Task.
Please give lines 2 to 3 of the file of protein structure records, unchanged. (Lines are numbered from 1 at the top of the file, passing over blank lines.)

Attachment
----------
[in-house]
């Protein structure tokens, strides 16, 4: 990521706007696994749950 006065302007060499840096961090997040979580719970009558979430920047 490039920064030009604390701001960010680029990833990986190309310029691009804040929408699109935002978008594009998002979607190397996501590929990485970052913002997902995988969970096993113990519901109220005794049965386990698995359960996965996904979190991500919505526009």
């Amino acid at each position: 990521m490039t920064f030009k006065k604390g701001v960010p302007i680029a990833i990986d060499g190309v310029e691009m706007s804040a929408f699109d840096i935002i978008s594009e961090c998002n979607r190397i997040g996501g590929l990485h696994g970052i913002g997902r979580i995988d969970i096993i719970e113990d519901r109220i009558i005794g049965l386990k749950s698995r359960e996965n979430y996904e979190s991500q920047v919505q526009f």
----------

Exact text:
């Protein structure tokens, strides 16, 4: 990521706007696994749950 006065302007060499840096961090997040979580719970009558979430920047 490039920064030009604390701001960010680029990833990986190309310029691009804040929408699109935002978008594009998002979607190397996501590929990485970052913002997902995988969970096993113990519901109220005794049965386990698995359960996965996904979190991500919505526009």
């Amino acid at each position: 990521m490039t920064f030009k006065k604390g701001v960010p302007i680029a990833i990986d060499g190309v310029e691009m706007s804040a929408f699109d840096i935002i978008s594009e961090c998002n979607r190397i997040g996501g590929l990485h696994g970052i913002g997902r979580i995988d969970i096993i719970e113990d519901r109220i009558i005794g049965l386990k749950s698995r359960e996965n979430y996904e979190s991500q920047v919505q526009f």